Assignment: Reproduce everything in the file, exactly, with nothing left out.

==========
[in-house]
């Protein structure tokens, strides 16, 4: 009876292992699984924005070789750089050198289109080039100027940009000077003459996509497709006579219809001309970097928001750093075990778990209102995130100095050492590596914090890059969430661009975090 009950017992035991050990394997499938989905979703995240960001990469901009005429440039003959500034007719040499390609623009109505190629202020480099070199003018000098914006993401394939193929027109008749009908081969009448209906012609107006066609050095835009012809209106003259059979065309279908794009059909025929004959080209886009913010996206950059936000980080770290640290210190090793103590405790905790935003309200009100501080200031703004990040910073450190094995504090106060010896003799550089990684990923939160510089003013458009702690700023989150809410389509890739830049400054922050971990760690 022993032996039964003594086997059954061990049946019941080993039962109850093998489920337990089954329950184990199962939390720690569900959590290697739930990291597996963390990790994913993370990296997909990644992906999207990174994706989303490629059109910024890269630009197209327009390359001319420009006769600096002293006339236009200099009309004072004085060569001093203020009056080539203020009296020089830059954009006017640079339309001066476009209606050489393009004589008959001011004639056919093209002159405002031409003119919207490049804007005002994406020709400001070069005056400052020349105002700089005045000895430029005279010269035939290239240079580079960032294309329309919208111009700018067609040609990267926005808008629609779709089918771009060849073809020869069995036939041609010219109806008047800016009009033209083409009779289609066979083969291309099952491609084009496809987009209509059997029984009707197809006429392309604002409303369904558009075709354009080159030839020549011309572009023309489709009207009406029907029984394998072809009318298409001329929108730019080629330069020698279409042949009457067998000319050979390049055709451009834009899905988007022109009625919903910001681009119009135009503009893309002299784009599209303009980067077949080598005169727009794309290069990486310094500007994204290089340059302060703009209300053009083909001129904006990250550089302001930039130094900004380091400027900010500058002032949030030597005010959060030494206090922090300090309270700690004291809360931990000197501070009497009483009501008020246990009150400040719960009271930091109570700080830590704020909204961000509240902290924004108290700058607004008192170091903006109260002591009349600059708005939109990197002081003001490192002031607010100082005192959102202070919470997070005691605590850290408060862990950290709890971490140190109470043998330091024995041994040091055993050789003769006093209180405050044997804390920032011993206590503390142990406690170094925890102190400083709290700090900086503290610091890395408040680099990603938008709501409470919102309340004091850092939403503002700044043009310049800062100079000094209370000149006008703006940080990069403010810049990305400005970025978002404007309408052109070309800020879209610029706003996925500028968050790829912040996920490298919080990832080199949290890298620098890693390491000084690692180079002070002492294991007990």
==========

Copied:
[in-house]
């Protein structure tokens, strides 16, 4: 009876292992699984924005070789750089050198289109080039100027940009000077003459996509497709006579219809001309970097928001750093075990778990209102995130100095050492590596914090890059969430661009975090 009950017992035991050990394997499938989905979703995240960001990469901009005429440039003959500034007719040499390609623009109505190629202020480099070199003018000098914006993401394939193929027109008749009908081969009448209906012609107006066609050095835009012809209106003259059979065309279908794009059909025929004959080209886009913010996206950059936000980080770290640290210190090793103590405790905790935003309200009100501080200031703004990040910073450190094995504090106060010896003799550089990684990923939160510089003013458009702690700023989150809410389509890739830049400054922050971990760690 022993032996039964003594086997059954061990049946019941080993039962109850093998489920337990089954329950184990199962939390720690569900959590290697739930990291597996963390990790994913993370990296997909990644992906999207990174994706989303490629059109910024890269630009197209327009390359001319420009006769600096002293006339236009200099009309004072004085060569001093203020009056080539203020009296020089830059954009006017640079339309001066476009209606050489393009004589008959001011004639056919093209002159405002031409003119919207490049804007005002994406020709400001070069005056400052020349105002700089005045000895430029005279010269035939290239240079580079960032294309329309919208111009700018067609040609990267926005808008629609779709089918771009060849073809020869069995036939041609010219109806008047800016009009033209083409009779289609066979083969291309099952491609084009496809987009209509059997029984009707197809006429392309604002409303369904558009075709354009080159030839020549011309572009023309489709009207009406029907029984394998072809009318298409001329929108730019080629330069020698279409042949009457067998000319050979390049055709451009834009899905988007022109009625919903910001681009119009135009503009893309002299784009599209303009980067077949080598005169727009794309290069990486310094500007994204290089340059302060703009209300053009083909001129904006990250550089302001930039130094900004380091400027900010500058002032949030030597005010959060030494206090922090300090309270700690004291809360931990000197501070009497009483009501008020246990009150400040719960009271930091109570700080830590704020909204961000509240902290924004108290700058607004008192170091903006109260002591009349600059708005939109990197002081003001490192002031607010100082005192959102202070919470997070005691605590850290408060862990950290709890971490140190109470043998330091024995041994040091055993050789003769006093209180405050044997804390920032011993206590503390142990406690170094925890102190400083709290700090900086503290610091890395408040680099990603938008709501409470919102309340004091850092939403503002700044043009310049800062100079000094209370000149006008703006940080990069403010810049990305400005970025978002404007309408052109070309800020879209610029706003996925500028968050790829912040996920490298919080990832080199949290890298620098890693390491000084690692180079002070002492294991007990």